Wednesday, June 27, 2007

Monkeys Guessing?

The New York Times yesterday ran a bunch of articles about molecular biology, evolution, and evo-devo. All of which are awesome subjects and you should read about. One of them in particular was interesting, because it was about the idea of the soul and its place in biology/science. That article can be found here. The point of the article in the New York Times is basically two-fold, and obvious.

First off, the idea of the soul isn't biological in nature and therefore the question isn't a scientific one to begin with -- if you want to believe that humans have souls, you will, regardless of any scientific fact or lack thereof. And if you don't want to believe in the soul, you won't, regardless of any scientific fact or lack thereof. Pretty much every scientist in the article says this, which is perfectly logical and somewhat obvious.

The second idea, however, is the one that interests me. It is based on the presumption (which may be a rather large one, and I would have no idea since I am so very much not an expert on religion or the idea of the soul) that the soul and the capacity for complex thought and reason are the same thing. Or rather, that while the soul itself is by nature a religious/spiritual thing and cannot be guaged by science, conciousness or the capacity to reason is not, and perhaps a physical manifestation thereof can be found. Hence, conciousness is science's soul - the closest thing to a soul that can be guaged scientifically.

The interesting thing is that neurologists and their ilk are increasingly able to isolate the physical manifestations of things like conciousness, aesthetics, sensory perception, and the like. (For a GREAT review of this with a wry wit and a thoroughly readable voice, I recommend V.S. Ramachandran -- who is unfortunately not the same Ramachandran of Ramachandran plot fame.) AND other mammals, like mice, and other vertebrates, like fish and birds, seem to have similar or analogous structures in their brains.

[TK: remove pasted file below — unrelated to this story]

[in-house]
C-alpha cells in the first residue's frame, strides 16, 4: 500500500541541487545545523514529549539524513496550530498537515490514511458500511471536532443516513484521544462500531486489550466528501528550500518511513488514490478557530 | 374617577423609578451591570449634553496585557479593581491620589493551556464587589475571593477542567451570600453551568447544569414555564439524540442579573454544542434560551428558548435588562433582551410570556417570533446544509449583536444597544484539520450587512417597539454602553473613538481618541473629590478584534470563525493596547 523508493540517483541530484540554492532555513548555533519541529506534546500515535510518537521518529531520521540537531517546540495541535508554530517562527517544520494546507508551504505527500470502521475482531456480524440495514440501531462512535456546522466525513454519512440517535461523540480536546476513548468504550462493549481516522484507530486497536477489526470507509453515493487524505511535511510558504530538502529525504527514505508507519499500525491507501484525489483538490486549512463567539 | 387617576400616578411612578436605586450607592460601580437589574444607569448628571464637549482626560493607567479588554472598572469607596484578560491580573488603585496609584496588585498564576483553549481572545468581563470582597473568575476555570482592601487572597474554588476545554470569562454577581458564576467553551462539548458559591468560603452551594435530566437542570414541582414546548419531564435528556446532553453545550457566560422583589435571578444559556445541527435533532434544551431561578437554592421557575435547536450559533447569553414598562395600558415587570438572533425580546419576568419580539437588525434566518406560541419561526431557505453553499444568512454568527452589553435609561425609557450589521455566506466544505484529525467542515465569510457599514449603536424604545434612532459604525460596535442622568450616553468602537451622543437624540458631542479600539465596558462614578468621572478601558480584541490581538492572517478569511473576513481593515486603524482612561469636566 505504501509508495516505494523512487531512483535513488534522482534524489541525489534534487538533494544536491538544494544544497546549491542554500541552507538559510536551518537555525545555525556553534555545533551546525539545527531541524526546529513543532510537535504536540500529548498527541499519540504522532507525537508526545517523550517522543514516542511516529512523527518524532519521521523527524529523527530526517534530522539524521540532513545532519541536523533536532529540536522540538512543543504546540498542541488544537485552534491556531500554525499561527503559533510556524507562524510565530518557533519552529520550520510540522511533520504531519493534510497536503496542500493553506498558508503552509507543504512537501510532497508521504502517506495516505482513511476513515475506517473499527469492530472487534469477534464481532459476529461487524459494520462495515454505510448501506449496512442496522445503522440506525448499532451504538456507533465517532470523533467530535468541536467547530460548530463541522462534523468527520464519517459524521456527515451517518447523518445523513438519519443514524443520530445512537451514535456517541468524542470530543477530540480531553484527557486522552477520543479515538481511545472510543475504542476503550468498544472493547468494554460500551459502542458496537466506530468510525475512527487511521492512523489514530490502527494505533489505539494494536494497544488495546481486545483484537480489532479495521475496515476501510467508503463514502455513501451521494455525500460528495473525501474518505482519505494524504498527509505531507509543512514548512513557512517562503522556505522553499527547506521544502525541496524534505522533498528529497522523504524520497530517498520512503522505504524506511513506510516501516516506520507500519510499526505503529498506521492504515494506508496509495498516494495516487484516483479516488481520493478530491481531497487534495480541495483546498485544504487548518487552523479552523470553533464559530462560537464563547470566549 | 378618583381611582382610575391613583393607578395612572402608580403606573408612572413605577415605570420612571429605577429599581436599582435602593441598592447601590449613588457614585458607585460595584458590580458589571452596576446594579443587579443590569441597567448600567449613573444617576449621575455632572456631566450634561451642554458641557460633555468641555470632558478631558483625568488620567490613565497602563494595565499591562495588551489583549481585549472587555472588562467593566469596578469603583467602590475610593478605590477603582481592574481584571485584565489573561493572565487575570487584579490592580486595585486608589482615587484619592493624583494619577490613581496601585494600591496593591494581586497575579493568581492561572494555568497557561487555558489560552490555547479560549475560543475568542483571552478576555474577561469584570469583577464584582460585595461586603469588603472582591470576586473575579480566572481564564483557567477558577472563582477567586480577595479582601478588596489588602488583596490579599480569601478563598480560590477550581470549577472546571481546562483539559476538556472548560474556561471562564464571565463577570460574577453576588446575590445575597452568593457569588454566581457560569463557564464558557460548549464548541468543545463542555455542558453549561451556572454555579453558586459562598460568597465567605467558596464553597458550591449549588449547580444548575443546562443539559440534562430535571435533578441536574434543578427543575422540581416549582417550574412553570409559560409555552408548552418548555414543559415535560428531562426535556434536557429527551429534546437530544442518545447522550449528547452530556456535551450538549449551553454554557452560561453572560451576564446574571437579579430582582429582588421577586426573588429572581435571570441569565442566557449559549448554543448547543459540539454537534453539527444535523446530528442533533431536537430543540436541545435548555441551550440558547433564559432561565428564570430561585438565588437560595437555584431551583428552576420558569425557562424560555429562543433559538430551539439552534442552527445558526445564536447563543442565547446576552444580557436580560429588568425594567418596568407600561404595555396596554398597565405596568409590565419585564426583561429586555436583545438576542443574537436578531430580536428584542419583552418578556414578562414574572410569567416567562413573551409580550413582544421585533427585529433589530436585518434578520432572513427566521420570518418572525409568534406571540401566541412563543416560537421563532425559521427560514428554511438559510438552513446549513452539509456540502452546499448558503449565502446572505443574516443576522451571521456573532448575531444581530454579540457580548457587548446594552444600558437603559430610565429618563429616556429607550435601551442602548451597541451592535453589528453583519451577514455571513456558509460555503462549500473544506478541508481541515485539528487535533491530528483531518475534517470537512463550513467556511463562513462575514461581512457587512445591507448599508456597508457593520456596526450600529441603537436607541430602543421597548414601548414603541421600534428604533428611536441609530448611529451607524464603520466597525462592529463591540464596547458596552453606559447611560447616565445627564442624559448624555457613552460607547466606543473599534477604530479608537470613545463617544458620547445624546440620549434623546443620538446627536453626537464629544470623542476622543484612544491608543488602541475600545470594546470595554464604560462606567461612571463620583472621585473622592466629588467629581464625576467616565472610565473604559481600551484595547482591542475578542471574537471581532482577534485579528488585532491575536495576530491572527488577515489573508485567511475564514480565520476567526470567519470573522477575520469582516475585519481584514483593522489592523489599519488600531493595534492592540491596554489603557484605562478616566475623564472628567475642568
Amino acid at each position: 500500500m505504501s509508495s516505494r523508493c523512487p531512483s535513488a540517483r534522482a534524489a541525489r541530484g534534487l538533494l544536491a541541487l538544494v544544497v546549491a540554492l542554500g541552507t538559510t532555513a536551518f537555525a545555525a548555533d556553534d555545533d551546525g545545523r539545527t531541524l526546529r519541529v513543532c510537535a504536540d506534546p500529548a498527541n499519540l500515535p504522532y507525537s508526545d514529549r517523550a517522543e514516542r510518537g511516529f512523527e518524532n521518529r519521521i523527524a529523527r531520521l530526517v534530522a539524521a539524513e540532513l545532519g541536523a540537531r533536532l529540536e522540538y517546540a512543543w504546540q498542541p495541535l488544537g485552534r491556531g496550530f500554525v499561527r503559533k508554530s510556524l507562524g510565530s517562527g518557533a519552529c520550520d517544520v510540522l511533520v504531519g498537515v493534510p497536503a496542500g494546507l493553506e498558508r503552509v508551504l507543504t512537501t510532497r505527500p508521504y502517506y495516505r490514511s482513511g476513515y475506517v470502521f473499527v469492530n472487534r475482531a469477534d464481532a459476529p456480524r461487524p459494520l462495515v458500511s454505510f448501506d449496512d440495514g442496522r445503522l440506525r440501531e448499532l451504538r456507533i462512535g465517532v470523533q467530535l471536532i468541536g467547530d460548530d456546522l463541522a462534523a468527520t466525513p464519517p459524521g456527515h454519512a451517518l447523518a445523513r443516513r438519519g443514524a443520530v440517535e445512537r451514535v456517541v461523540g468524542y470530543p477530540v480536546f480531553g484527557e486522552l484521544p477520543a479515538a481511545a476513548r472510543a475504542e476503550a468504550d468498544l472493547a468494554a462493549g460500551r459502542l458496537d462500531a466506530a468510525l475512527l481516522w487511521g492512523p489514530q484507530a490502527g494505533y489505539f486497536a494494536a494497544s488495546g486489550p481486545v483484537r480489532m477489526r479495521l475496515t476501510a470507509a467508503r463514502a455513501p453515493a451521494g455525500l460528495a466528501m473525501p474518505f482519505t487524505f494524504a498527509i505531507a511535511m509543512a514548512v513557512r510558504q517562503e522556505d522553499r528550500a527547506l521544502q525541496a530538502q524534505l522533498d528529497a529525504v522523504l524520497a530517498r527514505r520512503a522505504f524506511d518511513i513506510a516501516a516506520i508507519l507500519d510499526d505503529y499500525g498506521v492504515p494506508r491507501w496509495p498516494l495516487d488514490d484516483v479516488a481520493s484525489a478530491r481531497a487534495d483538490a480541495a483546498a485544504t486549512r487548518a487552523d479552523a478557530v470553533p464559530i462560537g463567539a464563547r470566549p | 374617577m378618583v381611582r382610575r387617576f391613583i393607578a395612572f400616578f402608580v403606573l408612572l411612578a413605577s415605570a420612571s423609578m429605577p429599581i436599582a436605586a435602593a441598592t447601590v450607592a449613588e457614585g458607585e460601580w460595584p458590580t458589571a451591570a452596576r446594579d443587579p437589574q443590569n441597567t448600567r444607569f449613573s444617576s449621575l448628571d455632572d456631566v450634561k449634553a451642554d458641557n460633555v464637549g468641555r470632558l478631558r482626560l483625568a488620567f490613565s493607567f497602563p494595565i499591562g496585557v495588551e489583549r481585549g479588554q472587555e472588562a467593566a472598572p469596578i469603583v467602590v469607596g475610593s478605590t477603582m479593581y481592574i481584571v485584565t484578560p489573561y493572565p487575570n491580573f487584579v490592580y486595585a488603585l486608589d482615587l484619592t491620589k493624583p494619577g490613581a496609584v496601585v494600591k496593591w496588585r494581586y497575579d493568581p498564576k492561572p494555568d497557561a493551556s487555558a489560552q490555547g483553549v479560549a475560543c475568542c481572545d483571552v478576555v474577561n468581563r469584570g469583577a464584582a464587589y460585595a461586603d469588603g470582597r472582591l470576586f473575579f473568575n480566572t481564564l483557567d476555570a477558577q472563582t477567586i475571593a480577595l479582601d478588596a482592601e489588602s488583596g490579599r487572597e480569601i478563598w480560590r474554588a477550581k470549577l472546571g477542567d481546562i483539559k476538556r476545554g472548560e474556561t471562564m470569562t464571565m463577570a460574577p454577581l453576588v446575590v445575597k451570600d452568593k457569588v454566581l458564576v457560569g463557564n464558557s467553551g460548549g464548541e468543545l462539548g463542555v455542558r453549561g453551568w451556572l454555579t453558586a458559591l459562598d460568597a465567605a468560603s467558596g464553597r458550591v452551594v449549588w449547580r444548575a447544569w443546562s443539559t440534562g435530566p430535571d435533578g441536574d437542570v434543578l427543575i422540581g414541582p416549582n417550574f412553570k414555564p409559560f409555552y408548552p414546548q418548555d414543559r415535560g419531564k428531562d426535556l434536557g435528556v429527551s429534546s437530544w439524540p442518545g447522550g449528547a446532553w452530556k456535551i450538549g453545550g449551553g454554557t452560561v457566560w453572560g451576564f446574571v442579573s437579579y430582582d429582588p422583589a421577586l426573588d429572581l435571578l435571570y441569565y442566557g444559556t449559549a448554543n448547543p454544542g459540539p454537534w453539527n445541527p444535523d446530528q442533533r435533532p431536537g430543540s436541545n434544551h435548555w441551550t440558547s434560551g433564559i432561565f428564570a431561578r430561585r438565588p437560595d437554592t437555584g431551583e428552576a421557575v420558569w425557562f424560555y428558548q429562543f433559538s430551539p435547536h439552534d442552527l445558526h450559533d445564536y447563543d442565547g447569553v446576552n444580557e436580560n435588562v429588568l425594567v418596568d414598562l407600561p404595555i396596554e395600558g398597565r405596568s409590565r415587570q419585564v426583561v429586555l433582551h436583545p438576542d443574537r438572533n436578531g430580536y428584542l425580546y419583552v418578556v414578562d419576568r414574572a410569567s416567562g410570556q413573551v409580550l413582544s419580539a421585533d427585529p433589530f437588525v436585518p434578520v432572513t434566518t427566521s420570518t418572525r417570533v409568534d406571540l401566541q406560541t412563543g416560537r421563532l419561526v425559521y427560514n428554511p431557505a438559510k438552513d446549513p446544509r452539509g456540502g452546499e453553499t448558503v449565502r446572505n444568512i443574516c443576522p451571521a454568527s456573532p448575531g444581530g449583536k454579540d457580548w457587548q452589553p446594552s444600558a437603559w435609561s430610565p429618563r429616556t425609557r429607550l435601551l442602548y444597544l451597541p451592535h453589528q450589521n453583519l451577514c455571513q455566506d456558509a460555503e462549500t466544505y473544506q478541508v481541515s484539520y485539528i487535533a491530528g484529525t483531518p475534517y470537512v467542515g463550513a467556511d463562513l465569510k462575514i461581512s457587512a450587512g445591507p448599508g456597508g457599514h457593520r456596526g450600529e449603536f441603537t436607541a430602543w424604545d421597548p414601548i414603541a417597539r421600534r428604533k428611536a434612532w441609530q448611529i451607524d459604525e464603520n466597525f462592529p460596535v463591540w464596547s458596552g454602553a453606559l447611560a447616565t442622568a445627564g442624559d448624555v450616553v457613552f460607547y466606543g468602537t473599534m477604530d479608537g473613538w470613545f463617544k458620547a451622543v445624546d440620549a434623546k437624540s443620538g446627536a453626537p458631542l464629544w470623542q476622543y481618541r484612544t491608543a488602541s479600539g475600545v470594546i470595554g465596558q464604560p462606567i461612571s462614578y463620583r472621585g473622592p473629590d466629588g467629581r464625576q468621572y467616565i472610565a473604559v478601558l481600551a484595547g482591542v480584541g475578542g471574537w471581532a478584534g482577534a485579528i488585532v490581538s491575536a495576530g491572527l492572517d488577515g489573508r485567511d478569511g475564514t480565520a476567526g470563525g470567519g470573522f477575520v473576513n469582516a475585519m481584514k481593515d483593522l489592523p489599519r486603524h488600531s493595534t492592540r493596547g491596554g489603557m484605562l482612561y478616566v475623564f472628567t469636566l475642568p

An example is an article in Nature this week. (Here it is for those of you who can get it because you have access to a university's subscription or something like that. If you would like me to e-mail you the pdf, feel free to send me an e-mail.)

Some background: (Ramachandran covers this very briefly in one of his books). The Lateral Intraparietal area (LIP) appears to accumulate visual cues to make a decision in humans. These decisions are often probabilistic -- i.e. there is no specific predetermined right or wrong answer, but merely a bias toward reward with one specific outcome. These people trained monkeys to be able to make such a probabilistic choice. They would see four shapes on a screen and then look towards a red dot or a green dot. Depending on which dot the monkeys looked at, they would be rewarded, and the correct dot was determined in a probabilistic manner based on the shapes that were shown. (Each of the 10 shapes had a weight, changing the probability by -infinity, -.9, -.7, -.5, -.3, .3, .5, .7, .9, and infinity respectively).

The researchers saw a few interesting things: first, the monkeys were trainable but different monkeys picked up the patterns to greater or lesser extents. Second, the choice the monkeys made appeared to be strongly related to the activity in the LIP when the choice was made. Finally, the activity in the LIP was proportional (roughly) to a log likelihood ratio that the red dot was correct based on the shapes shown.

The big selling point, for me, is that these monkeys were guessing. What's more, they weren't guessing at random, but rather they were figuring out a pattern and guessing in an educated way. They seem to have been using logic to make an educated guess. That's a very human action, not an instinctual action. I've had arguments before about will vs. instinct, and what the difference is. I guess what I would say is that because of neurobiological studies like this one, I am increasingly coming to the opinion that there isn't a difference between will and instinct, and that the only thing that necessarily separates us from other animals is a written language (and possibly a spoken one as well, but complexity in dolphin 'names', and some monkeys as well makes me doubtful of that). Mice laugh, monkeys lie, and dolphins have names. At the risk of being a little bit too "Doctor Doolittle", maybe the only thing that is keeping us from realizing that animals "have souls" - have conciousness and will - is that we can't communicate in their language.

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